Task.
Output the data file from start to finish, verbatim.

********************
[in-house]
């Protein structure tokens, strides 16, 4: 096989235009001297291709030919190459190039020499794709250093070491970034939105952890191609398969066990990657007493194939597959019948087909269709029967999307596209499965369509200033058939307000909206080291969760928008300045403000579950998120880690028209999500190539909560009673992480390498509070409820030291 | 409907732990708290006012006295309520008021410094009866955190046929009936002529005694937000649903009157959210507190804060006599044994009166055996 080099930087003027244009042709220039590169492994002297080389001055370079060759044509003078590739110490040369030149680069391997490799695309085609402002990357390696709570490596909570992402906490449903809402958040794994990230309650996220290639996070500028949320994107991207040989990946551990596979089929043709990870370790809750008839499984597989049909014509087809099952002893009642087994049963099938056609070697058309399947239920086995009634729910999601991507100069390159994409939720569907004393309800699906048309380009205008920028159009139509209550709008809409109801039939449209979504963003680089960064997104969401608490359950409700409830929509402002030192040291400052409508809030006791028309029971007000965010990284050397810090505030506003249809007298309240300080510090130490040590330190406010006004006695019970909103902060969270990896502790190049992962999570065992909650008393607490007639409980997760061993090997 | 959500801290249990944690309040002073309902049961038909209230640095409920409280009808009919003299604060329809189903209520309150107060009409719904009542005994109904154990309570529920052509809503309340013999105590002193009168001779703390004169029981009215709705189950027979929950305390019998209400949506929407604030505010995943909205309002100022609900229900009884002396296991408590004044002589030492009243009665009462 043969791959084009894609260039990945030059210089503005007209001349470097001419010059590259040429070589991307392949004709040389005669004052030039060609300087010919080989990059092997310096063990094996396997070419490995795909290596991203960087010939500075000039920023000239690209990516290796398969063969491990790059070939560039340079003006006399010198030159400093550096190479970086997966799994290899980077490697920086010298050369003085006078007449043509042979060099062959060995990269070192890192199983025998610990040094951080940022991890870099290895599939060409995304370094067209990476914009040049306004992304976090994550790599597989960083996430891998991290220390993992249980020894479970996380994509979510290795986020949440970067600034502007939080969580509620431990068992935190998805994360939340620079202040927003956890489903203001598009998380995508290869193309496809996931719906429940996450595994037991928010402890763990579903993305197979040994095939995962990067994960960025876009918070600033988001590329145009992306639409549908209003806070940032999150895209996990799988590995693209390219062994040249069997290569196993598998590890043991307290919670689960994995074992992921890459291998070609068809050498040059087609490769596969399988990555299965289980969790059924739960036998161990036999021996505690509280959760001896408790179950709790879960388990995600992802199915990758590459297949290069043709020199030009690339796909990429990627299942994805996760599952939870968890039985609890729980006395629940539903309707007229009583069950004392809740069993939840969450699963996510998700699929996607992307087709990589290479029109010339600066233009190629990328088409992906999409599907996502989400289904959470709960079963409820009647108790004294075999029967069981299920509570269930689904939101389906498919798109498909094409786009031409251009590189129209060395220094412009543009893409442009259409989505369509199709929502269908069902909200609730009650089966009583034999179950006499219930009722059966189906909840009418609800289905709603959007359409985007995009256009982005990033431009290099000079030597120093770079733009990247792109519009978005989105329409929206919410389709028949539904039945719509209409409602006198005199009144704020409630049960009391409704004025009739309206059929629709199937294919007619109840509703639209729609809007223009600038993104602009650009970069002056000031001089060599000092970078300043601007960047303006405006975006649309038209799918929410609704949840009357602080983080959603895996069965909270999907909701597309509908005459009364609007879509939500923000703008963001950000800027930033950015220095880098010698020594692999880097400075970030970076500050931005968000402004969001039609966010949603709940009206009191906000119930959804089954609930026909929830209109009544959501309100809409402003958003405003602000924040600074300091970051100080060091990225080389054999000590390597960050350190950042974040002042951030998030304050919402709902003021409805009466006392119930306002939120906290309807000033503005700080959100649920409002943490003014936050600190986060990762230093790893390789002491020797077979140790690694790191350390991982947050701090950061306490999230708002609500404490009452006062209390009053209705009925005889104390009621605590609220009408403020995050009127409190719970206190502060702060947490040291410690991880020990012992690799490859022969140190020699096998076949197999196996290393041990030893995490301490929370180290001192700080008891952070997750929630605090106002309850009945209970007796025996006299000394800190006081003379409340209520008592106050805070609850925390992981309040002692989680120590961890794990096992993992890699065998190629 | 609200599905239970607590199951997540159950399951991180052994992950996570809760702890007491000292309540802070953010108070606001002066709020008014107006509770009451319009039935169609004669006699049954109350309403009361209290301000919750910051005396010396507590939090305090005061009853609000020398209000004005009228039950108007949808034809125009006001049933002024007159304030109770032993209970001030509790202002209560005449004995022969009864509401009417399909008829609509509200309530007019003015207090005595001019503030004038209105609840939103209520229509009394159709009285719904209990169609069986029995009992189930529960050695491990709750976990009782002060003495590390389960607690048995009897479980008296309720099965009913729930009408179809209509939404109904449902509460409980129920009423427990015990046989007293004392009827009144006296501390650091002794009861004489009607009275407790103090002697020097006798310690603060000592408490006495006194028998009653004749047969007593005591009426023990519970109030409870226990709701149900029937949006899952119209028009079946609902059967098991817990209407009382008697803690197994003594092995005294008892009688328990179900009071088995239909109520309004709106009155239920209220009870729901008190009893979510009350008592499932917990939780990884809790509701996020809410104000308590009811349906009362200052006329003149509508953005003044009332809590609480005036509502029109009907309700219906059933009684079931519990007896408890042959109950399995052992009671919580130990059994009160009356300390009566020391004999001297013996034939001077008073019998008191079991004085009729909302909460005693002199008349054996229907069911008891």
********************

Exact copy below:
[in-house]
């Protein structure tokens, strides 16, 4: 096989235009001297291709030919190459190039020499794709250093070491970034939105952890191609398969066990990657007493194939597959019948087909269709029967999307596209499965369509200033058939307000909206080291969760928008300045403000579950998120880690028209999500190539909560009673992480390498509070409820030291 | 409907732990708290006012006295309520008021410094009866955190046929009936002529005694937000649903009157959210507190804060006599044994009166055996 080099930087003027244009042709220039590169492994002297080389001055370079060759044509003078590739110490040369030149680069391997490799695309085609402002990357390696709570490596909570992402906490449903809402958040794994990230309650996220290639996070500028949320994107991207040989990946551990596979089929043709990870370790809750008839499984597989049909014509087809099952002893009642087994049963099938056609070697058309399947239920086995009634729910999601991507100069390159994409939720569907004393309800699906048309380009205008920028159009139509209550709008809409109801039939449209979504963003680089960064997104969401608490359950409700409830929509402002030192040291400052409508809030006791028309029971007000965010990284050397810090505030506003249809007298309240300080510090130490040590330190406010006004006695019970909103902060969270990896502790190049992962999570065992909650008393607490007639409980997760061993090997 | 959500801290249990944690309040002073309902049961038909209230640095409920409280009808009919003299604060329809189903209520309150107060009409719904009542005994109904154990309570529920052509809503309340013999105590002193009168001779703390004169029981009215709705189950027979929950305390019998209400949506929407604030505010995943909205309002100022609900229900009884002396296991408590004044002589030492009243009665009462 043969791959084009894609260039990945030059210089503005007209001349470097001419010059590259040429070589991307392949004709040389005669004052030039060609300087010919080989990059092997310096063990094996396997070419490995795909290596991203960087010939500075000039920023000239690209990516290796398969063969491990790059070939560039340079003006006399010198030159400093550096190479970086997966799994290899980077490697920086010298050369003085006078007449043509042979060099062959060995990269070192890192199983025998610990040094951080940022991890870099290895599939060409995304370094067209990476914009040049306004992304976090994550790599597989960083996430891998991290220390993992249980020894479970996380994509979510290795986020949440970067600034502007939080969580509620431990068992935190998805994360939340620079202040927003956890489903203001598009998380995508290869193309496809996931719906429940996450595994037991928010402890763990579903993305197979040994095939995962990067994960960025876009918070600033988001590329145009992306639409549908209003806070940032999150895209996990799988590995693209390219062994040249069997290569196993598998590890043991307290919670689960994995074992992921890459291998070609068809050498040059087609490769596969399988990555299965289980969790059924739960036998161990036999021996505690509280959760001896408790179950709790879960388990995600992802199915990758590459297949290069043709020199030009690339796909990429990627299942994805996760599952939870968890039985609890729980006395629940539903309707007229009583069950004392809740069993939840969450699963996510998700699929996607992307087709990589290479029109010339600066233009190629990328088409992906999409599907996502989400289904959470709960079963409820009647108790004294075999029967069981299920509570269930689904939101389906498919798109498909094409786009031409251009590189129209060395220094412009543009893409442009259409989505369509199709929502269908069902909200609730009650089966009583034999179950006499219930009722059966189906909840009418609800289905709603959007359409985007995009256009982005990033431009290099000079030597120093770079733009990247792109519009978005989105329409929206919410389709028949539904039945719509209409409602006198005199009144704020409630049960009391409704004025009739309206059929629709199937294919007619109840509703639209729609809007223009600038993104602009650009970069002056000031001089060599000092970078300043601007960047303006405006975006649309038209799918929410609704949840009357602080983080959603895996069965909270999907909701597309509908005459009364609007879509939500923000703008963001950000800027930033950015220095880098010698020594692999880097400075970030970076500050931005968000402004969001039609966010949603709940009206009191906000119930959804089954609930026909929830209109009544959501309100809409402003958003405003602000924040600074300091970051100080060091990225080389054999000590390597960050350190950042974040002042951030998030304050919402709902003021409805009466006392119930306002939120906290309807000033503005700080959100649920409002943490003014936050600190986060990762230093790893390789002491020797077979140790690694790191350390991982947050701090950061306490999230708002609500404490009452006062209390009053209705009925005889104390009621605590609220009408403020995050009127409190719970206190502060702060947490040291410690991880020990012992690799490859022969140190020699096998076949197999196996290393041990030893995490301490929370180290001192700080008891952070997750929630605090106002309850009945209970007796025996006299000394800190006081003379409340209520008592106050805070609850925390992981309040002692989680120590961890794990096992993992890699065998190629 | 609200599905239970607590199951997540159950399951991180052994992950996570809760702890007491000292309540802070953010108070606001002066709020008014107006509770009451319009039935169609004669006699049954109350309403009361209290301000919750910051005396010396507590939090305090005061009853609000020398209000004005009228039950108007949808034809125009006001049933002024007159304030109770032993209970001030509790202002209560005449004995022969009864509401009417399909008829609509509200309530007019003015207090005595001019503030004038209105609840939103209520229509009394159709009285719904209990169609069986029995009992189930529960050695491990709750976990009782002060003495590390389960607690048995009897479980008296309720099965009913729930009408179809209509939404109904449902509460409980129920009423427990015990046989007293004392009827009144006296501390650091002794009861004489009607009275407790103090002697020097006798310690603060000592408490006495006194028998009653004749047969007593005591009426023990519970109030409870226990709701149900029937949006899952119209028009079946609902059967098991817990209407009382008697803690197994003594092995005294008892009688328990179900009071088995239909109520309004709106009155239920209220009870729901008190009893979510009350008592499932917990939780990884809790509701996020809410104000308590009811349906009362200052006329003149509508953005003044009332809590609480005036509502029109009907309700219906059933009684079931519990007896408890042959109950399995052992009671919580130990059994009160009356300390009566020391004999001297013996034939001077008073019998008191079991004085009729909302909460005693002199008349054996229907069911008891």